April 27, 2007
I do believe it’s true that there are roads left in both of our shoes.
— Ben Gibbard, b. 1976
There’s no way to check this, but it’s quite possible that I am the only person who has ever quoted Death Cab for Cutie (twice) at a religious retreat. I am certainly the only one among my silent companions this week who had even heard of Death Cab for Cutie.
The work suggested for today in the retreat plan was the most difficult by far. On Tuesday we’d each chosen a shard of pottery from a tray, although we hadn’t been given much direction as to what to do with it. My habit of mind being what it is (I can find meaning in the way the cream swirls up in my coffee in the morning), I took my shard and really got to know it, producing three separate drawings of it along with text about what its rough edges and one smooth area along the top might symbolize.
Yesterday afternoon we were told to bring the shard along to the next session. And this morning, after a lengthy meditation on loss and change, we were told to put it back in the basket and choose a stone from a tray set on the floor.
After three more drawings and several pages of mourning the loss of my shard of broken pottery (as well as some other tasks on the same themes that required some deep soul-searching — all of this on the day the west elevator broke), I arrived for the afternoon session to find that my companions had all experienced some degree of discomfort and disorientation on having to undergo this very small, nearly inconsequential loss. In fact, the day had been so packed with hard, mind-expanding work that we had our first touchy-feely sharing session.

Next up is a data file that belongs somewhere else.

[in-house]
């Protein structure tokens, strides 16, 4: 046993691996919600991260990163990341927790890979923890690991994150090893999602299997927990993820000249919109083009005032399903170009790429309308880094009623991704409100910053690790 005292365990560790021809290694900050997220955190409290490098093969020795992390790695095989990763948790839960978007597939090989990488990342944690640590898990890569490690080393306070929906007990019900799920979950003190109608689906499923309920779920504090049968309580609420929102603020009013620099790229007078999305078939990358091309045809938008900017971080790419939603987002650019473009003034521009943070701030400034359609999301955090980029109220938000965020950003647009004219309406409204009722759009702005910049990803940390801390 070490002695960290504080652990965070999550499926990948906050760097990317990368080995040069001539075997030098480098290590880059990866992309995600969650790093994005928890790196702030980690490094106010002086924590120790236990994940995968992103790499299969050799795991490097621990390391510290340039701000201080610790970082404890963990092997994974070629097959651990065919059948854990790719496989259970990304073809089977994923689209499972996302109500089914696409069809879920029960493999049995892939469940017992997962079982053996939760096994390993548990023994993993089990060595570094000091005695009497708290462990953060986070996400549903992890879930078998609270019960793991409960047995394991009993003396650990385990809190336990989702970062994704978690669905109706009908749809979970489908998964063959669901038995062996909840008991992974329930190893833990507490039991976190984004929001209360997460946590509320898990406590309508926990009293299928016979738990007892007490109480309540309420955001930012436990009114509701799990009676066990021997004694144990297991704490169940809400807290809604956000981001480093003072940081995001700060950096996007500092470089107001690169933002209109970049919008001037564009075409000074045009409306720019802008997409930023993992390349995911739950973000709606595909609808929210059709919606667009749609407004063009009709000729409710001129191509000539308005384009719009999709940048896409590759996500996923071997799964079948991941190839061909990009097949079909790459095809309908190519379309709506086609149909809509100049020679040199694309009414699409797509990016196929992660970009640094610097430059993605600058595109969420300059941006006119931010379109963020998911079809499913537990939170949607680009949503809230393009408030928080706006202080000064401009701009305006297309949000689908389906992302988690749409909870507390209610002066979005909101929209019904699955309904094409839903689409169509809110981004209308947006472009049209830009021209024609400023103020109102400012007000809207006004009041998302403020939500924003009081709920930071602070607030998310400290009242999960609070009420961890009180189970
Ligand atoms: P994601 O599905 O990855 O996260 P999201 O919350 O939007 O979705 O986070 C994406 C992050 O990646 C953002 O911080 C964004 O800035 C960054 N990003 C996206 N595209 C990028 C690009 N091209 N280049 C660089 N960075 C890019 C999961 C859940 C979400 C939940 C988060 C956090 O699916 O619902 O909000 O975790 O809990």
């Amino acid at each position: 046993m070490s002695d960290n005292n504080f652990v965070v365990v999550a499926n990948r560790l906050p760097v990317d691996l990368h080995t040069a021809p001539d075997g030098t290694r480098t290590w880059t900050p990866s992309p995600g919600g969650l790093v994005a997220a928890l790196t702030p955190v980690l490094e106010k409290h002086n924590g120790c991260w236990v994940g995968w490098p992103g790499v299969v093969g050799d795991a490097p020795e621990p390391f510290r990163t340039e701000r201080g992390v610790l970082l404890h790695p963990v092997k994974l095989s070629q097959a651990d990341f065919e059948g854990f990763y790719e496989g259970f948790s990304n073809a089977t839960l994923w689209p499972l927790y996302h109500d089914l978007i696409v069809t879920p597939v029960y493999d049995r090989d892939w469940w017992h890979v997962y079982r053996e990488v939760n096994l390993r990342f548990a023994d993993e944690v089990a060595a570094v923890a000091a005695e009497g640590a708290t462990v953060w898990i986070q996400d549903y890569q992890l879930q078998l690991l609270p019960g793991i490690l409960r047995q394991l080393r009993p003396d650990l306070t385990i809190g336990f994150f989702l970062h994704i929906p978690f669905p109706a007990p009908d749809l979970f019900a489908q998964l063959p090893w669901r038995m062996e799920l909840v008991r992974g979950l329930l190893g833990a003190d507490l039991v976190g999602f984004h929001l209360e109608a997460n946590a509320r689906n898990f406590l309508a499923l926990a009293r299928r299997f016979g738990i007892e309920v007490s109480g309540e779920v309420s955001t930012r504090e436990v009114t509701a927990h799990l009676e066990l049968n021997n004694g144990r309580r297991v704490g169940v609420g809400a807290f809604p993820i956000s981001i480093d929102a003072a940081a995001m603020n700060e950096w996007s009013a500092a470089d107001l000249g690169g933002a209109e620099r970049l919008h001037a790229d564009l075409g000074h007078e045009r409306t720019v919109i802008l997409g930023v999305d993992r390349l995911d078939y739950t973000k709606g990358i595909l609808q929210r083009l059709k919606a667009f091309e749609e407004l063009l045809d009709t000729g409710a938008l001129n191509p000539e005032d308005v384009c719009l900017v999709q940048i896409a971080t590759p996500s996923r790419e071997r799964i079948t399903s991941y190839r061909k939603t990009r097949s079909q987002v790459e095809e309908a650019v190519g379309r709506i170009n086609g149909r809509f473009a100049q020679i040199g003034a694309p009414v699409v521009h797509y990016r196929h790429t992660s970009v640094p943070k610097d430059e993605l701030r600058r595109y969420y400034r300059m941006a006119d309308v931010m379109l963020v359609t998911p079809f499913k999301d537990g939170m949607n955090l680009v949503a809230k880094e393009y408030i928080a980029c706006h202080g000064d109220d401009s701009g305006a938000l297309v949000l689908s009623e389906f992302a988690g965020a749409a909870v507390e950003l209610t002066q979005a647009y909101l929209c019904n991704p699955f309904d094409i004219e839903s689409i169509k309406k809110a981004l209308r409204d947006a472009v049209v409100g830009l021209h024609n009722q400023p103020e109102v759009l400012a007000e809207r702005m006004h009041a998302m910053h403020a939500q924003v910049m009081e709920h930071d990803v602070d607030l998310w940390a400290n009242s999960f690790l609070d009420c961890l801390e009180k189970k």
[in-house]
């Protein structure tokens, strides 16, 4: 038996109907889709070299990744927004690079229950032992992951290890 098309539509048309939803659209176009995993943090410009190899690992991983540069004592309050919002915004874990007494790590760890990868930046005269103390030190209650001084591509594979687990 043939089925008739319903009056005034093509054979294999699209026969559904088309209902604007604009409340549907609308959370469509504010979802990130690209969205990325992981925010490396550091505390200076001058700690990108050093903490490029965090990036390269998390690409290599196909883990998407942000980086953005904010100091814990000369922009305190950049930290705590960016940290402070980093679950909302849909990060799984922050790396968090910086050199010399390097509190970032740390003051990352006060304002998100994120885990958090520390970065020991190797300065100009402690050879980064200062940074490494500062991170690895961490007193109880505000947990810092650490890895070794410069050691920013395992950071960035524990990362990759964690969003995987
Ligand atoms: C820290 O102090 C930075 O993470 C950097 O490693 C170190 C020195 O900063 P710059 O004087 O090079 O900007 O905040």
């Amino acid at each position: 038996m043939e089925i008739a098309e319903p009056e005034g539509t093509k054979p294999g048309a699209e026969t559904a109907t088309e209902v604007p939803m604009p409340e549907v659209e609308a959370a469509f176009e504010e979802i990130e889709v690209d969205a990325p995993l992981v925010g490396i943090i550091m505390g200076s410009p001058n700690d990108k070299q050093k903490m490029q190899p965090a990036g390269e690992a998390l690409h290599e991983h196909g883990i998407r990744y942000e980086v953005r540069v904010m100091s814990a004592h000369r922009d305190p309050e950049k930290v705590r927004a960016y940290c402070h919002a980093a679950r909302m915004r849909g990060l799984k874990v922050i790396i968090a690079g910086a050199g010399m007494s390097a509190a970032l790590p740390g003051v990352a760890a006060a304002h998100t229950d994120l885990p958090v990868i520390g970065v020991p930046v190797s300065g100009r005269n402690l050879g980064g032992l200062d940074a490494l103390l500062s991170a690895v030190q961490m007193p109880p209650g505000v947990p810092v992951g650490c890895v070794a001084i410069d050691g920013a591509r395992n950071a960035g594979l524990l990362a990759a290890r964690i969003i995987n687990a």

And that’s how I was able to introduce Death Cab for Cutie to a group of 60-, 70-, and 80-somethings. (I did not refer to “West Coast theologian Ben Gibbard,” although I could hold forth about how references to shoes run like a leitmotif through his work.) We’ve all had to give up things that we thought defined us — work we loved, a house that was familiar, relationships we lost through distance, death, or estrangement. The “toxic ager” folds her hands and says, oh woe is me, my life is over, I can’t go on. The strong and centered elder folds her hands and says thank you for so much so often, what’s next?
I have important new work to do. Among other things, there are the six books I know are in me. A friend and I have joked about winning Pulitzers by 2010. If we’re going to carpool to the awards ceremony, I’d best get busy on at least one of them.
There are roads left in my shoes.
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